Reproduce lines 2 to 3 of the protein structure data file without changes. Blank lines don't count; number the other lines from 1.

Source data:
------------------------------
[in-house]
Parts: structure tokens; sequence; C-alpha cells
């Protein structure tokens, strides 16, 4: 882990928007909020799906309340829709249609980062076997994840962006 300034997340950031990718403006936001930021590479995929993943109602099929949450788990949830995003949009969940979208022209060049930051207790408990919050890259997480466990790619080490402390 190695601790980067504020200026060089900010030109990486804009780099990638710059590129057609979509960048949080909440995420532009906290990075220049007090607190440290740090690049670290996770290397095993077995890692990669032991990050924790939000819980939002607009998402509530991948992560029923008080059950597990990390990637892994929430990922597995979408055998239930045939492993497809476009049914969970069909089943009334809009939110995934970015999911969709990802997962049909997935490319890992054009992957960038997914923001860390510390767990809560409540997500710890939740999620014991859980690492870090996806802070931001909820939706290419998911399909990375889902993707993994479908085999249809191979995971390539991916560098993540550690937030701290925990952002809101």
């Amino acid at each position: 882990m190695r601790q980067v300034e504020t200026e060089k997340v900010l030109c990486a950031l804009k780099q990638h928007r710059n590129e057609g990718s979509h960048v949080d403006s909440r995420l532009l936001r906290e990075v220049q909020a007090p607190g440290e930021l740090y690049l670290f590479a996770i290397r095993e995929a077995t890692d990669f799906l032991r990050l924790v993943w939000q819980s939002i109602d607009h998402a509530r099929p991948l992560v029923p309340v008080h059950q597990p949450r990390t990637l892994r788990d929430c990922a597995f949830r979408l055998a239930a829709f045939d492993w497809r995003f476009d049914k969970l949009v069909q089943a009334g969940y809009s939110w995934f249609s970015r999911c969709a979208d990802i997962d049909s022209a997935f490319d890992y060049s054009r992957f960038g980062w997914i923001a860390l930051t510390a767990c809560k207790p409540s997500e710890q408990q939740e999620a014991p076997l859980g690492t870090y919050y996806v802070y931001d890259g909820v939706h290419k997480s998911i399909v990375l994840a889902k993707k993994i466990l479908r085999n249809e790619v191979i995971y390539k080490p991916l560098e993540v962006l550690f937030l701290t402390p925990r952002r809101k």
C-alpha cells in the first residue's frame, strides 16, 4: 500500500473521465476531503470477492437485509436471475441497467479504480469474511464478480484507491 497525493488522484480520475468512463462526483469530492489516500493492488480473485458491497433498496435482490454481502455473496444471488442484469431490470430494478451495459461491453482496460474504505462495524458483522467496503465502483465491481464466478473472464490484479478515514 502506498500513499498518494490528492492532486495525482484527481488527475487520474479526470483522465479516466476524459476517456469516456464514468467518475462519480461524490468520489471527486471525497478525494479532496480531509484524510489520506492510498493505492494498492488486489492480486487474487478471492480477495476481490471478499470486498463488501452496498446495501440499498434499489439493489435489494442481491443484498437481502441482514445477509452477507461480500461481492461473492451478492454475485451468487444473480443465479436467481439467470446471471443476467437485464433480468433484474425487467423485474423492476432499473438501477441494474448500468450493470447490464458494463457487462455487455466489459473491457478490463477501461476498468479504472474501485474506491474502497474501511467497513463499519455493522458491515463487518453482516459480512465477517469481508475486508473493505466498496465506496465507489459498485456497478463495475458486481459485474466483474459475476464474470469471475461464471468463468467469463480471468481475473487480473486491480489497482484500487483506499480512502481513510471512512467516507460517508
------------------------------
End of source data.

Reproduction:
Parts: structure tokens; sequence; C-alpha cells
């Protein structure tokens, strides 16, 4: 882990928007909020799906309340829709249609980062076997994840962006 300034997340950031990718403006936001930021590479995929993943109602099929949450788990949830995003949009969940979208022209060049930051207790408990919050890259997480466990790619080490402390 190695601790980067504020200026060089900010030109990486804009780099990638710059590129057609979509960048949080909440995420532009906290990075220049007090607190440290740090690049670290996770290397095993077995890692990669032991990050924790939000819980939002607009998402509530991948992560029923008080059950597990990390990637892994929430990922597995979408055998239930045939492993497809476009049914969970069909089943009334809009939110995934970015999911969709990802997962049909997935490319890992054009992957960038997914923001860390510390767990809560409540997500710890939740999620014991859980690492870090996806802070931001909820939706290419998911399909990375889902993707993994479908085999249809191979995971390539991916560098993540550690937030701290925990952002809101």